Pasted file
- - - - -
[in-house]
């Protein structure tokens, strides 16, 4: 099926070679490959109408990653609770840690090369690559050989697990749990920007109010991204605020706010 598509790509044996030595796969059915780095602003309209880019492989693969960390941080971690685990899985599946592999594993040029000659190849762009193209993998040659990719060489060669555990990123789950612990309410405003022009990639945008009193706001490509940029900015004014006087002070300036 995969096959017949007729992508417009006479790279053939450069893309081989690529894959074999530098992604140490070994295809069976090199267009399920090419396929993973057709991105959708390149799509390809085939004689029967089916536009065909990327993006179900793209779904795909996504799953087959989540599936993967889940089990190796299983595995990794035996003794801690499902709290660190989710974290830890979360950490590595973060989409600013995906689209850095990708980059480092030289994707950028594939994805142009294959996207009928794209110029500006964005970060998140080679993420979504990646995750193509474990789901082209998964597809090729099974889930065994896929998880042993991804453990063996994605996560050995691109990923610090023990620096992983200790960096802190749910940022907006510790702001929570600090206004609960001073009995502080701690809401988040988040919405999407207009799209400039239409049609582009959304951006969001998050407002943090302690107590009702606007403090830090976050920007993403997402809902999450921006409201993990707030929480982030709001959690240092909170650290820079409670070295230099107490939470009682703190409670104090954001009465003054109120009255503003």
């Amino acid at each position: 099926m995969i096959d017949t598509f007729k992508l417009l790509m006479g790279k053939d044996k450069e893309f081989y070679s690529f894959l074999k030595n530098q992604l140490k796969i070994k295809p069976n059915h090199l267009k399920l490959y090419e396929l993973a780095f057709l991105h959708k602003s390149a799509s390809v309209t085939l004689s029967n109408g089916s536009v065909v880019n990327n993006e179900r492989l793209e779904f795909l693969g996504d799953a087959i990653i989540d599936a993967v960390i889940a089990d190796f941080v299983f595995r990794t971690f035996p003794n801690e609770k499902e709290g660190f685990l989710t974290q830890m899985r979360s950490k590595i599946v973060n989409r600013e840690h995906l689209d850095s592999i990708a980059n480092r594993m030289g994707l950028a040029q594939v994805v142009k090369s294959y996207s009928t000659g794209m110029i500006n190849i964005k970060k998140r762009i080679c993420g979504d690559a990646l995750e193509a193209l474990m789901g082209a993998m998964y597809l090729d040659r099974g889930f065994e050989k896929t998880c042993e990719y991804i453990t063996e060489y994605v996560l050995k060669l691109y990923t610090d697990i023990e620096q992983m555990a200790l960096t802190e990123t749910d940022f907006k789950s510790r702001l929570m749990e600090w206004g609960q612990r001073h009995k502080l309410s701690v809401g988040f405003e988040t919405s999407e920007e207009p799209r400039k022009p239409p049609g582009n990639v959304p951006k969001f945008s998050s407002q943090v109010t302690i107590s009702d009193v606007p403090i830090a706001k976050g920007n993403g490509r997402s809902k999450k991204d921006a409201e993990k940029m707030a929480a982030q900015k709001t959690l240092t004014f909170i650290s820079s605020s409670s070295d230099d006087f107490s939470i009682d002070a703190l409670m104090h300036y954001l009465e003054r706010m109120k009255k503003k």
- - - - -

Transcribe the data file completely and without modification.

[in-house]
């Protein structure tokens, strides 16, 4: 099926070679490959109408990653609770840690090369690559050989697990749990920007109010991204605020706010 598509790509044996030595796969059915780095602003309209880019492989693969960390941080971690685990899985599946592999594993040029000659190849762009193209993998040659990719060489060669555990990123789950612990309410405003022009990639945008009193706001490509940029900015004014006087002070300036 995969096959017949007729992508417009006479790279053939450069893309081989690529894959074999530098992604140490070994295809069976090199267009399920090419396929993973057709991105959708390149799509390809085939004689029967089916536009065909990327993006179900793209779904795909996504799953087959989540599936993967889940089990190796299983595995990794035996003794801690499902709290660190989710974290830890979360950490590595973060989409600013995906689209850095990708980059480092030289994707950028594939994805142009294959996207009928794209110029500006964005970060998140080679993420979504990646995750193509474990789901082209998964597809090729099974889930065994896929998880042993991804453990063996994605996560050995691109990923610090023990620096992983200790960096802190749910940022907006510790702001929570600090206004609960001073009995502080701690809401988040988040919405999407207009799209400039239409049609582009959304951006969001998050407002943090302690107590009702606007403090830090976050920007993403997402809902999450921006409201993990707030929480982030709001959690240092909170650290820079409670070295230099107490939470009682703190409670104090954001009465003054109120009255503003």
């Amino acid at each position: 099926m995969i096959d017949t598509f007729k992508l417009l790509m006479g790279k053939d044996k450069e893309f081989y070679s690529f894959l074999k030595n530098q992604l140490k796969i070994k295809p069976n059915h090199l267009k399920l490959y090419e396929l993973a780095f057709l991105h959708k602003s390149a799509s390809v309209t085939l004689s029967n109408g089916s536009v065909v880019n990327n993006e179900r492989l793209e779904f795909l693969g996504d799953a087959i990653i989540d599936a993967v960390i889940a089990d190796f941080v299983f595995r990794t971690f035996p003794n801690e609770k499902e709290g660190f685990l989710t974290q830890m899985r979360s950490k590595i599946v973060n989409r600013e840690h995906l689209d850095s592999i990708a980059n480092r594993m030289g994707l950028a040029q594939v994805v142009k090369s294959y996207s009928t000659g794209m110029i500006n190849i964005k970060k998140r762009i080679c993420g979504d690559a990646l995750e193509a193209l474990m789901g082209a993998m998964y597809l090729d040659r099974g889930f065994e050989k896929t998880c042993e990719y991804i453990t063996e060489y994605v996560l050995k060669l691109y990923t610090d697990i023990e620096q992983m555990a200790l960096t802190e990123t749910d940022f907006k789950s510790r702001l929570m749990e600090w206004g609960q612990r001073h009995k502080l309410s701690v809401g988040f405003e988040t919405s999407e920007e207009p799209r400039k022009p239409p049609g582009n990639v959304p951006k969001f945008s998050s407002q943090v109010t302690i107590s009702d009193v606007p403090i830090a706001k976050g920007n993403g490509r997402s809902k999450k991204d921006a409201e993990k940029m707030a929480a982030q900015k709001t959690l240092t004014f909170i650290s820079s605020s409670s070295d230099d006087f107490s939470i009682d002070a703190l409670m104090h300036y954001l009465e003054r706010m109120k009255k503003k």